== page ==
The effects of antimicrobial use in food animals and resulting residues in animal products have received much attention, but human safety concerns unique to residues associated with anesthetic drugs exist. At least four idiosyncratic or allergic responses related to anesthetic or anesthetic adjuncts can occur in people, including malignant hyperthermia, halothane hepatitis, porphyria, and allergic reactions [1]. Violative residues of anesthetics are much less frequently detected than those of antimicrobials or anthelmintics, and adverse reactions in people exposed to anesthetic residues are not reported. While sensitive detection methods exist, the infrequency of detecting anesthetic residues in food animal tissues may in part result from paucity of routine testing. Additional factors that decrease the risk of anesthetic residues include (i) short‐term use for single procedures reduce the risk of accumulation, (ii) short half‐life (t½) of most anesthetics, (iii) common intravenous (IV) or inhalant administration results in more rapid absorption as compared to other routes of administration, (iv) potency of current anesthetics results in low doses, and (v) unlike many other drugs, anesthetics are usually used under direct veterinary supervision [13]. Following the use of an anesthetic for surgery, sufficient time for drug elimination usually elapses until slaughter; however, risk of violative residues exists when fractious animals are tranquilized for transport to slaughter or show animals are sedated in shows preceding sale.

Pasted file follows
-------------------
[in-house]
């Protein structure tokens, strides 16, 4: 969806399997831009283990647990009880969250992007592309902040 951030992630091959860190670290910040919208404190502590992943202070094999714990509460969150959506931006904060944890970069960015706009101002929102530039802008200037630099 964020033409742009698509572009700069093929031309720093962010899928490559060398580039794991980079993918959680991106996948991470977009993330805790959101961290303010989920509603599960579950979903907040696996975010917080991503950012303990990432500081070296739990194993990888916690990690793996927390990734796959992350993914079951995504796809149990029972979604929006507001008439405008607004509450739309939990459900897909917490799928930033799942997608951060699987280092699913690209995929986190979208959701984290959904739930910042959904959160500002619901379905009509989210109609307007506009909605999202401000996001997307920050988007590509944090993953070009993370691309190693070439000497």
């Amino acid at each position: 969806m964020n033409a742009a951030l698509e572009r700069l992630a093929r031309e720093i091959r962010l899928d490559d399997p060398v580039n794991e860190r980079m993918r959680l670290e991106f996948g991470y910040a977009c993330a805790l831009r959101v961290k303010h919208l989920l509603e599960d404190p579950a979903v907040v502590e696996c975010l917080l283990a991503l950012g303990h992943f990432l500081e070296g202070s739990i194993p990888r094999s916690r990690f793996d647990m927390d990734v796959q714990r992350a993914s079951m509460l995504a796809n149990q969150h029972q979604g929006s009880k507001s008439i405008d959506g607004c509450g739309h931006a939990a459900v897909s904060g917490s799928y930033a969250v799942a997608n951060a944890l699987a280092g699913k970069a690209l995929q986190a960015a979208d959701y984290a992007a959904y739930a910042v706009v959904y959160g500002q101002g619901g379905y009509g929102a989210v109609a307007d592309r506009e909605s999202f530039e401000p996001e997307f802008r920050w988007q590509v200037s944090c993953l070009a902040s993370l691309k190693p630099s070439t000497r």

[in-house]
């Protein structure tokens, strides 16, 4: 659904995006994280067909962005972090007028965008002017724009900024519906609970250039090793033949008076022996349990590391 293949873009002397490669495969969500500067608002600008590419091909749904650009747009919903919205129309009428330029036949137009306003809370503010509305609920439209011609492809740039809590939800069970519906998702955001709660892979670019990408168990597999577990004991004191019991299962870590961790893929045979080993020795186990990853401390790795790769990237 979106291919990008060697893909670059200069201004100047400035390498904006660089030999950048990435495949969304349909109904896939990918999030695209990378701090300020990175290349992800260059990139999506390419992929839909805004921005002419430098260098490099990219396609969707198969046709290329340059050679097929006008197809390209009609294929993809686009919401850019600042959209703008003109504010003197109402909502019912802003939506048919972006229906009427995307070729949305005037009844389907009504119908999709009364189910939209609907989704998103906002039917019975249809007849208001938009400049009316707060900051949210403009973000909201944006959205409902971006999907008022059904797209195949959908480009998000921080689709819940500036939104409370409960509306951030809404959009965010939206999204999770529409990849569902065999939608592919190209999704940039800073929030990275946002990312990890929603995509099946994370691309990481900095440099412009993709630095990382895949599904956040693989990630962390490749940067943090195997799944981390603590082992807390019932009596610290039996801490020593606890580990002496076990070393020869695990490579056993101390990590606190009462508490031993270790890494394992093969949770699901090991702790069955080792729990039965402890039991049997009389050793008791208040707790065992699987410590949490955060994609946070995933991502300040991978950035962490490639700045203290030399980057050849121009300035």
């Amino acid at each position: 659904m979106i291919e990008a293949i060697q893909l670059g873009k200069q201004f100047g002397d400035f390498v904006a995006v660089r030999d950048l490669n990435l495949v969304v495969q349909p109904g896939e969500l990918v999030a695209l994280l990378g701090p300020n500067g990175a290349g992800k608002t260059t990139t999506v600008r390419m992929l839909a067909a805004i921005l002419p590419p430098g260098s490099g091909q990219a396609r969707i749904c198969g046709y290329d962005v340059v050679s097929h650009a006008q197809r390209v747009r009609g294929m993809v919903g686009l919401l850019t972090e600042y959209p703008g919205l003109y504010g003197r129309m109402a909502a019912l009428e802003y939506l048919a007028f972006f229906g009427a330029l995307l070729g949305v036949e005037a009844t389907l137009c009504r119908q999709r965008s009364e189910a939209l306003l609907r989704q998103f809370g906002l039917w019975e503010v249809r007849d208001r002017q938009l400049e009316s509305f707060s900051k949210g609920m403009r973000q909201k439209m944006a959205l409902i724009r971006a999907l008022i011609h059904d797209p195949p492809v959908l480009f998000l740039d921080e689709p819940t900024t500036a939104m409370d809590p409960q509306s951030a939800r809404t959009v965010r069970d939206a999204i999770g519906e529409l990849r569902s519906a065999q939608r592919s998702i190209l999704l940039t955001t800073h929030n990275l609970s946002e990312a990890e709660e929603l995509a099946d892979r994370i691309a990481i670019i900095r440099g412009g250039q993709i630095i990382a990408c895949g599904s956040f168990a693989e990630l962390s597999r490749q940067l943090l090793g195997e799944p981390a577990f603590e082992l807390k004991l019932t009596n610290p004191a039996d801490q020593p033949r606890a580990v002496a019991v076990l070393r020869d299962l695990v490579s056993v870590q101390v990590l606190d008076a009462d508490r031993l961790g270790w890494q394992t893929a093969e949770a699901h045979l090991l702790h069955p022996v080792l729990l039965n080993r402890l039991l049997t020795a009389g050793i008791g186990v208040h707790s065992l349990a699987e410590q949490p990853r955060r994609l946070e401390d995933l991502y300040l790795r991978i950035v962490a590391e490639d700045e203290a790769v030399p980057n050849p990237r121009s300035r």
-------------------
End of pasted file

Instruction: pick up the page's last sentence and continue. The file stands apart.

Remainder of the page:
As most anesthetic or anesthetic adjunct drugs are not approved for food animals, their use commonly falls under the regulations of AMDUCA. Considerable heterogeneity exists in the metabolism and excretion of pharmaceuticals within and especially between species, limiting the ability to extrapolate residue information from one species to another. Therefore, an extended withdrawal time should be considered when using a drug approved for one food animal species in another.